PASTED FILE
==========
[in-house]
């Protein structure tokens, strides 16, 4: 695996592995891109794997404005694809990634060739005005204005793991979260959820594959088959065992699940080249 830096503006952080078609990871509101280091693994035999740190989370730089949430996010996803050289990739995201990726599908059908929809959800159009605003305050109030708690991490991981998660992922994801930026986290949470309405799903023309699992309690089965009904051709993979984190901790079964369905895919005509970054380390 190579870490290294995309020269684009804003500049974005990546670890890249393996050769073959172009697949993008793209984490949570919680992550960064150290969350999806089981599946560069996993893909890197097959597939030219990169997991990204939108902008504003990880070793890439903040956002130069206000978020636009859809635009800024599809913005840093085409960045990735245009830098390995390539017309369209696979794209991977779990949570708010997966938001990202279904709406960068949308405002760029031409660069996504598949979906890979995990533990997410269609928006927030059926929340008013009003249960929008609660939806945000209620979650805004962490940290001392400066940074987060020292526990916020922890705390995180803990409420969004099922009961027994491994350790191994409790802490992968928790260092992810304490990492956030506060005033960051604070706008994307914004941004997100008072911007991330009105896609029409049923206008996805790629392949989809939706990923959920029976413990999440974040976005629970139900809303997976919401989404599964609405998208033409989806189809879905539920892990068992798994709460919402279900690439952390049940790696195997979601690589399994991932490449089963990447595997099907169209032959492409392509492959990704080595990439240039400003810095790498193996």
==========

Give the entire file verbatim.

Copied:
[in-house]
């Protein structure tokens, strides 16, 4: 695996592995891109794997404005694809990634060739005005204005793991979260959820594959088959065992699940080249 830096503006952080078609990871509101280091693994035999740190989370730089949430996010996803050289990739995201990726599908059908929809959800159009605003305050109030708690991490991981998660992922994801930026986290949470309405799903023309699992309690089965009904051709993979984190901790079964369905895919005509970054380390 190579870490290294995309020269684009804003500049974005990546670890890249393996050769073959172009697949993008793209984490949570919680992550960064150290969350999806089981599946560069996993893909890197097959597939030219990169997991990204939108902008504003990880070793890439903040956002130069206000978020636009859809635009800024599809913005840093085409960045990735245009830098390995390539017309369209696979794209991977779990949570708010997966938001990202279904709406960068949308405002760029031409660069996504598949979906890979995990533990997410269609928006927030059926929340008013009003249960929008609660939806945000209620979650805004962490940290001392400066940074987060020292526990916020922890705390995180803990409420969004099922009961027994491994350790191994409790802490992968928790260092992810304490990492956030506060005033960051604070706008994307914004941004997100008072911007991330009105896609029409049923206008996805790629392949989809939706990923959920029976413990999440974040976005629970139900809303997976919401989404599964609405998208033409989806189809879905539920892990068992798994709460919402279900690439952390049940790696195997979601690589399994991932490449089963990447595997099907169209032959492409392509492959990704080595990439240039400003810095790498193996």